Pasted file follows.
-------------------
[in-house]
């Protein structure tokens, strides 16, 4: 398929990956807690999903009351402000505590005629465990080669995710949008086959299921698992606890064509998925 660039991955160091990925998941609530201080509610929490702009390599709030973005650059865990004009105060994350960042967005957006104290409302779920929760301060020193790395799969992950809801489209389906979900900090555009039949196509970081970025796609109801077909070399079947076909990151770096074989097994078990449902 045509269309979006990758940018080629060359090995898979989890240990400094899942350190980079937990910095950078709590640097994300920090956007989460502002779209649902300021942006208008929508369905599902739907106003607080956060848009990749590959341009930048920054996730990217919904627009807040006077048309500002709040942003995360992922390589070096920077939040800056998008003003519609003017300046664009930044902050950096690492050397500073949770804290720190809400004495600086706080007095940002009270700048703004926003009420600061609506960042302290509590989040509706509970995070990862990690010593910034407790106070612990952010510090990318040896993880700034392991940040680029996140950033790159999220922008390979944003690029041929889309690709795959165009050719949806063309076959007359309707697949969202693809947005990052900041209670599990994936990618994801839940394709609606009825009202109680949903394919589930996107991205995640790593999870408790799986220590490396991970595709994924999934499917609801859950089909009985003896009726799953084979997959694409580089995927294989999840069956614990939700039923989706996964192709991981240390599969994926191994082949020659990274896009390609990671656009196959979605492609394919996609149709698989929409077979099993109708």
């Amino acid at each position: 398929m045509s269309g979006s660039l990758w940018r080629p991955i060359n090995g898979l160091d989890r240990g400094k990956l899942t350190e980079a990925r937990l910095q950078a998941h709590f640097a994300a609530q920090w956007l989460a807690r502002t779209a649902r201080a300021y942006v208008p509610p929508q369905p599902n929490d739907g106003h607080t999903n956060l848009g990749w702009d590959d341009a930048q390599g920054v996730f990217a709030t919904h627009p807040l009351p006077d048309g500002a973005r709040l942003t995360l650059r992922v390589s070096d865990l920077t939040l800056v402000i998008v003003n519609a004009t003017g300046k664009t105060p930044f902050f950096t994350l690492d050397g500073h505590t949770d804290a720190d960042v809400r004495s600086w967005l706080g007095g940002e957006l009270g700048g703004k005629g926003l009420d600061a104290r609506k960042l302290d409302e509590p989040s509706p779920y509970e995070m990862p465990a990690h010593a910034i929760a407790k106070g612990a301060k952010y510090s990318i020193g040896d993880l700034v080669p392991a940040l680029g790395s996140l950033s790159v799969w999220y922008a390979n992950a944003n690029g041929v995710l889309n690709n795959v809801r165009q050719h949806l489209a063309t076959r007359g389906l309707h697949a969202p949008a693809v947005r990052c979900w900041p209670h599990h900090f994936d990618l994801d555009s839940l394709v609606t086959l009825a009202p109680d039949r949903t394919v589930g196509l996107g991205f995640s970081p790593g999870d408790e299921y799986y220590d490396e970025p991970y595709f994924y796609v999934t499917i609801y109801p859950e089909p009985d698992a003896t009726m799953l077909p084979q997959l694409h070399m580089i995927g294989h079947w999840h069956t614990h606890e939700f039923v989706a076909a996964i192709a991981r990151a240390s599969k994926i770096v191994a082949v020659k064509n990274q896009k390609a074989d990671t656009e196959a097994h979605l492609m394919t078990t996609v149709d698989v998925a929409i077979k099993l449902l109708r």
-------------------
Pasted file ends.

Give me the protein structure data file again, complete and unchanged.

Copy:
[in-house]
């Protein structure tokens, strides 16, 4: 398929990956807690999903009351402000505590005629465990080669995710949008086959299921698992606890064509998925 660039991955160091990925998941609530201080509610929490702009390599709030973005650059865990004009105060994350960042967005957006104290409302779920929760301060020193790395799969992950809801489209389906979900900090555009039949196509970081970025796609109801077909070399079947076909990151770096074989097994078990449902 045509269309979006990758940018080629060359090995898979989890240990400094899942350190980079937990910095950078709590640097994300920090956007989460502002779209649902300021942006208008929508369905599902739907106003607080956060848009990749590959341009930048920054996730990217919904627009807040006077048309500002709040942003995360992922390589070096920077939040800056998008003003519609003017300046664009930044902050950096690492050397500073949770804290720190809400004495600086706080007095940002009270700048703004926003009420600061609506960042302290509590989040509706509970995070990862990690010593910034407790106070612990952010510090990318040896993880700034392991940040680029996140950033790159999220922008390979944003690029041929889309690709795959165009050719949806063309076959007359309707697949969202693809947005990052900041209670599990994936990618994801839940394709609606009825009202109680949903394919589930996107991205995640790593999870408790799986220590490396991970595709994924999934499917609801859950089909009985003896009726799953084979997959694409580089995927294989999840069956614990939700039923989706996964192709991981240390599969994926191994082949020659990274896009390609990671656009196959979605492609394919996609149709698989929409077979099993109708």
């Amino acid at each position: 398929m045509s269309g979006s660039l990758w940018r080629p991955i060359n090995g898979l160091d989890r240990g400094k990956l899942t350190e980079a990925r937990l910095q950078a998941h709590f640097a994300a609530q920090w956007l989460a807690r502002t779209a649902r201080a300021y942006v208008p509610p929508q369905p599902n929490d739907g106003h607080t999903n956060l848009g990749w702009d590959d341009a930048q390599g920054v996730f990217a709030t919904h627009p807040l009351p006077d048309g500002a973005r709040l942003t995360l650059r992922v390589s070096d865990l920077t939040l800056v402000i998008v003003n519609a004009t003017g300046k664009t105060p930044f902050f950096t994350l690492d050397g500073h505590t949770d804290a720190d960042v809400r004495s600086w967005l706080g007095g940002e957006l009270g700048g703004k005629g926003l009420d600061a104290r609506k960042l302290d409302e509590p989040s509706p779920y509970e995070m990862p465990a990690h010593a910034i929760a407790k106070g612990a301060k952010y510090s990318i020193g040896d993880l700034v080669p392991a940040l680029g790395s996140l950033s790159v799969w999220y922008a390979n992950a944003n690029g041929v995710l889309n690709n795959v809801r165009q050719h949806l489209a063309t076959r007359g389906l309707h697949a969202p949008a693809v947005r990052c979900w900041p209670h599990h900090f994936d990618l994801d555009s839940l394709v609606t086959l009825a009202p109680d039949r949903t394919v589930g196509l996107g991205f995640s970081p790593g999870d408790e299921y799986y220590d490396e970025p991970y595709f994924y796609v999934t499917i609801y109801p859950e089909p009985d698992a003896t009726m799953l077909p084979q997959l694409h070399m580089i995927g294989h079947w999840h069956t614990h606890e939700f039923v989706a076909a996964i192709a991981r990151a240390s599969k994926i770096v191994a082949v020659k064509n990274q896009k390609a074989d990671t656009e196959a097994h979605l492609m394919t078990t996609v149709d698989v998925a929409i077979k099993l449902l109708r």